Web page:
New Mexico Vs. UNLV: Three Keys To A Lobos Win

New Mexico Vs. UNLV: Three Keys To A Lobos Win

Mountain West Football

New Mexico Vs. UNLV: Three Keys To A Lobos Win


New Mexico vs. UNLV: Three Keys to a Lobos Win


The New Mexico Lobos will have their hands full against the UNLV Rebels as they begin Mountain West play. Here’s how UNM can win.


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Can the Lobos rebound once again?

WEEK 6: New Mexico Lobos (2-2) vs. UNLV Rebels (2-2)

WHEN: Saturday, October 6 — 2:00 PM MT/1:00 PM PT

WHERE: Sam Boyd Stadium; Las Vegas, Nevada (40,000)

TV: AT&T SportsNet. Check here for availability in your area.

STREAM: The game will be available on the Mountain West Network outside of the AT&T SportsNet footprint.

RADIO: The New Mexico broadcast can be found in and around Albuquerque on KKOB, 770 AM, and elsewhere throughout the state on the Lobos Radio Network, so check local listings.

SERIES RECORD: UNLV leads the series 12-11. In the last meeting on November 17, 2017, the Rebels defeated New Mexico 38-35 in Albuquerque.

WEBSITES: GoLobos.com, the official New Mexico athletics website | UNLVRebels.com, the official UNLV athletics website

GAME NOTES (PDF): New Mexico | UNLV

One of the weekend’s most intriguing matchups will happen in Las Vegas, where the New Mexico Lobos will meet the UNLV Rebels in a crucial Mountain West game.

That might seem odd to say, but both teams have something to prove in their opener. For Bob Davie’s New Mexico squad, it’s about answering last week’s debacle against Liberty with a win against a less-than-100% opponent. Meanwhile, UNLV will face its first test without starting quarterback Armani Rogers. They’ll have a chance to prove they can continue their march to bowl eligibility while down a key contributor.

Here’s what New Mexico can do to get back in the win column against UNLV.

Three Keys to a New Mexico Win

Get stops up front.

Even without Rogers under center, the Rebels figure to rely heavily on their ground game. And why not? Lexington Thomas has received the lion’s share of the workload, but he and Charles Williams and Xzaviar Campbell, all of whom have at least 20 attempts, average at least 5.4 yards per carry each. They’re a top-ten unit by both efficiency and explosiveness, which could pose serious problems for UNM.

The Lobos defensive line ranks dead last nationally in Havoc Rate (percentage of TFLs, passes defended, or forced fumbles), so while the linebackers have been fairly adept at cleaning up behind them (they rank 58th by that same Havoc Rate measure), New Mexico desperately needs a little more from the trio of Cody Baker, Aaron Blackwell and Nahje Flowers.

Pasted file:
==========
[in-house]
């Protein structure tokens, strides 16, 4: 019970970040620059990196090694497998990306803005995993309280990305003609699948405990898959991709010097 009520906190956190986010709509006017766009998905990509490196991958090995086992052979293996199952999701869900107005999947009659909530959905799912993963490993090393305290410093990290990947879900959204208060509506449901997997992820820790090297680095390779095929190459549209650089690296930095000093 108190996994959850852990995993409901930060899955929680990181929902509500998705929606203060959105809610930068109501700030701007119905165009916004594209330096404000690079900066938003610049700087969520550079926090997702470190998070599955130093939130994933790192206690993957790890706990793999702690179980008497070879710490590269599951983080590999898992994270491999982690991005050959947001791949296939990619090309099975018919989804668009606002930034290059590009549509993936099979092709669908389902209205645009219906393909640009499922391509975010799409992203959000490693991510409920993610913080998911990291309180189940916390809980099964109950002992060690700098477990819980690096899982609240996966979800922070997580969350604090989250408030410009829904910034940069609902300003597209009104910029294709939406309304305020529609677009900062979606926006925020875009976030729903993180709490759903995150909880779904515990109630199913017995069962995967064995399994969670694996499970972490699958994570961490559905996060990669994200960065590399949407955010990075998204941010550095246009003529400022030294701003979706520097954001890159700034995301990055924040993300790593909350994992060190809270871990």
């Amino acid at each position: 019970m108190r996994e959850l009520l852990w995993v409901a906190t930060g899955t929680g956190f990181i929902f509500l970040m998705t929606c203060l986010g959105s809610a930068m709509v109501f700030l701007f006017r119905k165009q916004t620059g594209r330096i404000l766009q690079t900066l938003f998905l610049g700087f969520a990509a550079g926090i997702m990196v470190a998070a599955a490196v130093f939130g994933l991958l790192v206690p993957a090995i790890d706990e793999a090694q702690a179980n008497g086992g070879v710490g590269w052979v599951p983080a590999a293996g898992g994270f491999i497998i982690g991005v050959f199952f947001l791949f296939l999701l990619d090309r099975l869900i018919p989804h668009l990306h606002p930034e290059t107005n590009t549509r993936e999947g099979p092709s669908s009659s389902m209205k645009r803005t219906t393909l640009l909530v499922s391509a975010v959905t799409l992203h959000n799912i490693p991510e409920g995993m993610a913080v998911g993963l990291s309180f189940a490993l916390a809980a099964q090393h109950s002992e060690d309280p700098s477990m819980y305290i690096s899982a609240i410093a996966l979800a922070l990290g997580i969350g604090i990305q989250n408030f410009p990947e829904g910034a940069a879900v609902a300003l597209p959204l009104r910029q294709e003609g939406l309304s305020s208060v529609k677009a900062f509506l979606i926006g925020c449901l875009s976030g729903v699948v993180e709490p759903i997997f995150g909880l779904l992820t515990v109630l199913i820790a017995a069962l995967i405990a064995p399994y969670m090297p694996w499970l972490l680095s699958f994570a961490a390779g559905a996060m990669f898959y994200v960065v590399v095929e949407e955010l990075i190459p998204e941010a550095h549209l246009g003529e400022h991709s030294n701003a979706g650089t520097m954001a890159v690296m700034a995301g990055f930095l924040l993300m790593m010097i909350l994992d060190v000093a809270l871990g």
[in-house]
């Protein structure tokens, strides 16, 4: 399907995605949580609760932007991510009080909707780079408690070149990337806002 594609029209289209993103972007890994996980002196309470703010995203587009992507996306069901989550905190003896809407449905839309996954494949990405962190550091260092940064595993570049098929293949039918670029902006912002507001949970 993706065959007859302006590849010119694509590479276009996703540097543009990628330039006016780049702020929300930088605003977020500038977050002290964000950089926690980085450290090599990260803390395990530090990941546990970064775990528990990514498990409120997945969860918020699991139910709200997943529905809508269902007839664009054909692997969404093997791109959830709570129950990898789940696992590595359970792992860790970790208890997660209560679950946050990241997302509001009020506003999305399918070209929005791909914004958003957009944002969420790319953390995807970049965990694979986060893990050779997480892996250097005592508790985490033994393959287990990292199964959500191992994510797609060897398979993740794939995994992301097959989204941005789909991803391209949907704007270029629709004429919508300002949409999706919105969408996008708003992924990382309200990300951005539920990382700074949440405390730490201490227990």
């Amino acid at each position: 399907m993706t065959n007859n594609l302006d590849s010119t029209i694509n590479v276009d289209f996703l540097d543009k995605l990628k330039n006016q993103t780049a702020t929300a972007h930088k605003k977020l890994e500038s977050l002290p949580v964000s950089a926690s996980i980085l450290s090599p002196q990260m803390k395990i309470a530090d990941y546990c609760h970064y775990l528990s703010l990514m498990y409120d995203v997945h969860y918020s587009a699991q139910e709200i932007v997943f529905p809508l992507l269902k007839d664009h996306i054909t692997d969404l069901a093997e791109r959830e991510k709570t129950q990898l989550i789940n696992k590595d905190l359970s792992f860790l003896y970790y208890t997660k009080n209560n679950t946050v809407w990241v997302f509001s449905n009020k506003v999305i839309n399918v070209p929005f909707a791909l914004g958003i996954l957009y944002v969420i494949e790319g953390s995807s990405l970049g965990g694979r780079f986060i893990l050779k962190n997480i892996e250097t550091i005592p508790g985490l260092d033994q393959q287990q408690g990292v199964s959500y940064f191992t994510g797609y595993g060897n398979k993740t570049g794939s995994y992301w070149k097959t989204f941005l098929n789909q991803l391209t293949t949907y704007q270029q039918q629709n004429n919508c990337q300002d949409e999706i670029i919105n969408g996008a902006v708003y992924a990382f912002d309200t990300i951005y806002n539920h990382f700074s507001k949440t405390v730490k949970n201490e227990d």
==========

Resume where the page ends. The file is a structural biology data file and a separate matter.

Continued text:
Keep UNLV’s passing game down.

It is anyone’s guess as to how the UNLV passing game will perform without Rogers, but it’s hard to deny that it could get much worse. The offensive line has allowed a sack rate of 11.7%, while Rogers’ completion percentage was last in the nation. Even Air Force has a receiver that has cracked 100 yards on the season so far.

The good news is that the Lobos were able to exploit this weakness in last year’s close loss, sacking Rogers four times. And the secondary, despite getting torched here and there, has gotten more hands on the ball than you might think, breaking up 11 passes in the last two weeks. If they can prove yet again that they know how to take advantage of a shaky aerial attack, like they did against NMSU, that would be a huge step toward defying the odds.

Stop throwing interceptions.

Did you know that New Mexico currently ranks 4th in the Mountain West by team passer rating? It’s true, though the situational splits are all over the place: The #ThrowBos get better at throwing the football the closer they are to the opponent’s end zone, and they’ve been significantly better in the second half than in the first.

The big thing, though, is avoiding the backbreaking interception. The starting job is now firmly in Sheriron Jones’s hands now, but he already sports an interception rate of 9.2%. UNLV currently sports the third-best opponents’ passer rating in the conference, but they also haven’t been tested much (91 attempts) and allowed Arkansas State’s Justice Hansen to complete over 70% of his passes in inclement weather. New Mexico’s passing game has shown promise, and certainly taken a step forward; eliminating the big mistakes is the next move.

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